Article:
Service Members in Coalition Environments Can Learn Quickly to Recognize Non-Native Speech  

United States

Research into better understanding the challenges facing operators in noisy warfare coalition environments for service members who have hearing impairments and those who do not, has led to the discovery that service members are able to improve their recognition of native and non-native accented English speech within a short period of time. With practice, service members show robust retention of learning. 


Rebecca Bieber, Au.D., Ph.D., an HJF Research Audiologist at the National Military Audiology and Speech Center, Walter Reed National Military Medical Center, is working with a group of international researchers who are trying to better understand the challenges facing operators in warfare coalition environments and learn how to help them overcome auditory challenges, such as communication with non-native speakers or in noisy environments. She is leading ongoing efforts to develop rapid training to improve communication readiness before personnel are deployed to coalition operations.  

During coalition warfare, efficient and effective communication is crucial among international teams. Personnel in situations with very high levels of noise are at risk for communication breakdowns, which can have serious impacts on the mission. These noisy and international language environments can be even more of a challenge for personnel with hearing impairments. 

“One critical thing that we have found as we conduct this research is robust learning for non-native accented speech,” Bieber said. “We see this on both shorter and longer time scales. In one study where we had participants listen to a large number of sentences over several days, we saw substantial improvements in speech recognition from day to day, with participants maintaining performance from the end of one session to the start of the next. We found this quite promising: it seems like, within a short period of time, service members can rapidly improve their ability to understand non-native accented English speech.”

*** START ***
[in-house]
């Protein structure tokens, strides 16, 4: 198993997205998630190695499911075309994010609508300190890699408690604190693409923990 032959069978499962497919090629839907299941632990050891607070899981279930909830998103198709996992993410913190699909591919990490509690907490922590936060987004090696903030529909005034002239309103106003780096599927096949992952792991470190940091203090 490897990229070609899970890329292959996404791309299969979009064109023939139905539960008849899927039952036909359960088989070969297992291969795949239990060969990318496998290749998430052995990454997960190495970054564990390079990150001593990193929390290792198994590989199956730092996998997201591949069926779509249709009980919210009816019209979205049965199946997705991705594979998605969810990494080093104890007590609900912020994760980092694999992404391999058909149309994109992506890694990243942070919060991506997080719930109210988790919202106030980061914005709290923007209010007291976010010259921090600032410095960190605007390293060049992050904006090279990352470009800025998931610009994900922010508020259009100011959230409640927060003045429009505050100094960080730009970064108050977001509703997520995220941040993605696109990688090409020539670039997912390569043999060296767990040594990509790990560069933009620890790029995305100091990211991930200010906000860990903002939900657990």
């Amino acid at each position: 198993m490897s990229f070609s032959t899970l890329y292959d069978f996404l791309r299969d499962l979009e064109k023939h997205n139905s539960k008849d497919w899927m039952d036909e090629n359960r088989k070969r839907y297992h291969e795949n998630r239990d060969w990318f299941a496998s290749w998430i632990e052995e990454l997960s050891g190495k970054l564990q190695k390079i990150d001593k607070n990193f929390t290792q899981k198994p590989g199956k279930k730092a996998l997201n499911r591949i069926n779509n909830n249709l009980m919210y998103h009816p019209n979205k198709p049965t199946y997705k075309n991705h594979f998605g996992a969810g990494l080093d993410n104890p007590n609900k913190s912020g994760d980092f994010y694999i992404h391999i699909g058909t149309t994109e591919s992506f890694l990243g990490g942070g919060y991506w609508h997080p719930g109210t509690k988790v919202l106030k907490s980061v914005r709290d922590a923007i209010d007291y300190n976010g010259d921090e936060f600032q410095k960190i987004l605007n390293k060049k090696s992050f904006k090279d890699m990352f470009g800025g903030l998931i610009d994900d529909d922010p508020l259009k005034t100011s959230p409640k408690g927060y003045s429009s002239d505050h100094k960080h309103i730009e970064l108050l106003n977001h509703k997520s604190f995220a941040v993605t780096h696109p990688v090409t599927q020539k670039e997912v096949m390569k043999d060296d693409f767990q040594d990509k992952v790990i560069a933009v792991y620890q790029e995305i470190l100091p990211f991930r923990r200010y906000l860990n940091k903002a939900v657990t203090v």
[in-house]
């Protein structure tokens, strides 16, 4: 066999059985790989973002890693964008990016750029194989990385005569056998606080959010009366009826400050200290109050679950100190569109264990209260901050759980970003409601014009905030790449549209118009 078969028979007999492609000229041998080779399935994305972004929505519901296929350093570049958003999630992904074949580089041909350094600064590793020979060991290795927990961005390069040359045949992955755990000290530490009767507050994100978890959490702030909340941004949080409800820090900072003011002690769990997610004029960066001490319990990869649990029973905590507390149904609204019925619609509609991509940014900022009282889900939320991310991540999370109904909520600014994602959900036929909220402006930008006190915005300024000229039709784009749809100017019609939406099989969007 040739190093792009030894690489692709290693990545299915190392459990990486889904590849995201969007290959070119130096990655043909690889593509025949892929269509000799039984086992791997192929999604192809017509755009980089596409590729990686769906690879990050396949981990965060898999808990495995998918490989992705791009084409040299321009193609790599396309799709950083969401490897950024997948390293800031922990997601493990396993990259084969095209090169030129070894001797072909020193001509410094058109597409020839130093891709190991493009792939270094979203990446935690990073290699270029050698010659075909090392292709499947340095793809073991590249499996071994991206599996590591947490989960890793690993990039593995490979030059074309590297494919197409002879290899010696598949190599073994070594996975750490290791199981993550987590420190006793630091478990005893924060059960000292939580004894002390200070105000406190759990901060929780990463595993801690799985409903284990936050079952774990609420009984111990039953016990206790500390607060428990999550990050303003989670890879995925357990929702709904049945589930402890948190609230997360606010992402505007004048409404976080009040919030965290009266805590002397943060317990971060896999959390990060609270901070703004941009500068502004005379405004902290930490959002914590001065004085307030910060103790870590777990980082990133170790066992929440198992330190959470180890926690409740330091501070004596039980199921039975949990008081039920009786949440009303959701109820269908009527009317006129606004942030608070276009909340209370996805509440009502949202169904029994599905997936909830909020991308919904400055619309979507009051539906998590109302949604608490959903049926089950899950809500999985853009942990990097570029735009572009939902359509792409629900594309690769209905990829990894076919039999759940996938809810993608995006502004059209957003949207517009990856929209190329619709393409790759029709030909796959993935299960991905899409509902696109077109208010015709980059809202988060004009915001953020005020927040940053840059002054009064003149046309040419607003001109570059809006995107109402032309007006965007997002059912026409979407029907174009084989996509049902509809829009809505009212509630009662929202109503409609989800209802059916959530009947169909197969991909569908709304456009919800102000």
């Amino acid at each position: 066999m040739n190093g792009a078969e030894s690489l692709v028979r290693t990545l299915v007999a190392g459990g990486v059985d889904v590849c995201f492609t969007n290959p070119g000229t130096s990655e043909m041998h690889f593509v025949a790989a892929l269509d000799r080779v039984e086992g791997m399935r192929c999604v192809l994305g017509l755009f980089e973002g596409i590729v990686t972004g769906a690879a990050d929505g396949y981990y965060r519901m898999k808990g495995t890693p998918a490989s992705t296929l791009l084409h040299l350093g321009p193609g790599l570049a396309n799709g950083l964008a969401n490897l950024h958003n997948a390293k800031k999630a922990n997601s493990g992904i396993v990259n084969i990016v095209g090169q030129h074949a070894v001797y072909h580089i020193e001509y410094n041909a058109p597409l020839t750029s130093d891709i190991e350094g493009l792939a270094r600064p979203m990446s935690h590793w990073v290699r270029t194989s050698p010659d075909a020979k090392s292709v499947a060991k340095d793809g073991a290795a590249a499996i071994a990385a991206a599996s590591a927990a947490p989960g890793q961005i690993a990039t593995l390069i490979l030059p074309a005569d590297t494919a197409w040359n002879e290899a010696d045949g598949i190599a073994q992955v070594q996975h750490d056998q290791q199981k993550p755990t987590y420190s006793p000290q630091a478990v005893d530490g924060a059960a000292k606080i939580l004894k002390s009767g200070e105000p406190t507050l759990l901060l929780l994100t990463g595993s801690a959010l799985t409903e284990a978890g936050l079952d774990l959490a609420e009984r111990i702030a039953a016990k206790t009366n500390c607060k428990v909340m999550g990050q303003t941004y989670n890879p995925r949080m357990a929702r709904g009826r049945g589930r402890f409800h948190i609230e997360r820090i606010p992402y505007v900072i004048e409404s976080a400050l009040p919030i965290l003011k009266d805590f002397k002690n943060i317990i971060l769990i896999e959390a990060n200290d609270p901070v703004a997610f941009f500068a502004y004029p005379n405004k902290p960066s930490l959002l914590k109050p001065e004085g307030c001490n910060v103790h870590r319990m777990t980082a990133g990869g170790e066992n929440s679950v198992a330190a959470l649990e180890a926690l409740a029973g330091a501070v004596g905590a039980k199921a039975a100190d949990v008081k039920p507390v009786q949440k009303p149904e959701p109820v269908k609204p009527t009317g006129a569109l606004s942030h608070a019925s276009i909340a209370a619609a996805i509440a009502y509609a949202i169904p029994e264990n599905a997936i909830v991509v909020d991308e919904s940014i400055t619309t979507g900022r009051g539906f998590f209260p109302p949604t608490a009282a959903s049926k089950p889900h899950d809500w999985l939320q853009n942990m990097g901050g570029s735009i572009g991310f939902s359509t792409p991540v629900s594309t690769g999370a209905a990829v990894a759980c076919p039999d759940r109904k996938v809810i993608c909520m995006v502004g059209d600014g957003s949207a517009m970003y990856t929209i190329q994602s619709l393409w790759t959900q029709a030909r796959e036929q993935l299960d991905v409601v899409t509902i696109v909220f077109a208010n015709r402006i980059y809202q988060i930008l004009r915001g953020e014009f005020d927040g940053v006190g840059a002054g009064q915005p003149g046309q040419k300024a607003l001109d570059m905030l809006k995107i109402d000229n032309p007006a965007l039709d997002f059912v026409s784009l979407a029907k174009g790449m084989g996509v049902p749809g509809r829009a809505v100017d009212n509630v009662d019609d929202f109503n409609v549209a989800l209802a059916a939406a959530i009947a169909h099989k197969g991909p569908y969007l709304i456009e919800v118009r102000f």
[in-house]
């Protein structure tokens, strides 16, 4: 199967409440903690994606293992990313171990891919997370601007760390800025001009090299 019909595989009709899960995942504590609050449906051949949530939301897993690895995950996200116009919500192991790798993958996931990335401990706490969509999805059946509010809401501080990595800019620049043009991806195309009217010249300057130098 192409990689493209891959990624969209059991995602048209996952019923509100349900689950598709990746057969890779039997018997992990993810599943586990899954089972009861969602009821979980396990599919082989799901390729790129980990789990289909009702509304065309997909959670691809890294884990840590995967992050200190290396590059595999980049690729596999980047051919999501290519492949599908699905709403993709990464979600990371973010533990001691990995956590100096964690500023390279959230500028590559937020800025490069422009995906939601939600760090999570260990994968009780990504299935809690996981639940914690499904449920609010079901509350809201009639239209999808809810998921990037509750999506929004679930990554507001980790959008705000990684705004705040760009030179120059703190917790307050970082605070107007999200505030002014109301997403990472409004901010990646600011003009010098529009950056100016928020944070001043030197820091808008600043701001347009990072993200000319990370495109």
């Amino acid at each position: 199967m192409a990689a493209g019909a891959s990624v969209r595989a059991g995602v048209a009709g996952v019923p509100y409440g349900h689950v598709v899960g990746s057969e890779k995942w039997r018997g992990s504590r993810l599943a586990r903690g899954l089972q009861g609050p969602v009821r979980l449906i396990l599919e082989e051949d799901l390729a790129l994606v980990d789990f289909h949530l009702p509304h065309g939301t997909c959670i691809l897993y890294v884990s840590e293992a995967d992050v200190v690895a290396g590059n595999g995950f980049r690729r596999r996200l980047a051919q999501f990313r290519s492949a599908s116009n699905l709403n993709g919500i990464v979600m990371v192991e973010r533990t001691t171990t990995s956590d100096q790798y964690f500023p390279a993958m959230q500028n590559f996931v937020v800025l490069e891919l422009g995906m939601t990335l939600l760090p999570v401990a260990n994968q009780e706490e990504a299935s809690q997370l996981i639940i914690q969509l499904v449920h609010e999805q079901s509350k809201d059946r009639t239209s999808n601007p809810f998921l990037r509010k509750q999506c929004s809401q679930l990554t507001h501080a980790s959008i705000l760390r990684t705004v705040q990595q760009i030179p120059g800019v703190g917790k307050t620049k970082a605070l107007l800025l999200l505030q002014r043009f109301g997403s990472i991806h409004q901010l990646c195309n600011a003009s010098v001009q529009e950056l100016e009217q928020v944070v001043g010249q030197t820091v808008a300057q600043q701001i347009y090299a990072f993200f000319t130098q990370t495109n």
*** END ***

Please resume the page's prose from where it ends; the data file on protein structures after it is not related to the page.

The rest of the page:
Dr. Bieber has been conducting this research since beginning her employment with HJF in 2021. Currently, follow-on work continues at different stages—with a nearly completed follow-on study in Israel where data are being analyzed and another one in Canada where data are beginning to be collected. Additionally, two other follow-on studies in France and Germany are still in development phases.   

Disclaimer: The views expressed in this article are those of the author(s) and do not necessarily reflect the official policy of the Department of Defense or the U.S. Government. 


About HJF: 

The Henry M. Jackson Foundation for the Advancement of Military Medicine, Inc. (HJF), now celebrating its 40th anniversary, is a global nonprofit organization with the mission to advance military medicine. HJF’s scientific, administrative and program operations services empower investigators, clinicians, and medical researchers around the world to make discoveries in all areas of medicine. HJF serves as a trusted and responsive link between the military medical community, federal and private partners, and the millions of warfighters, veterans, and civilians who benefit from military medicine. For more information, visit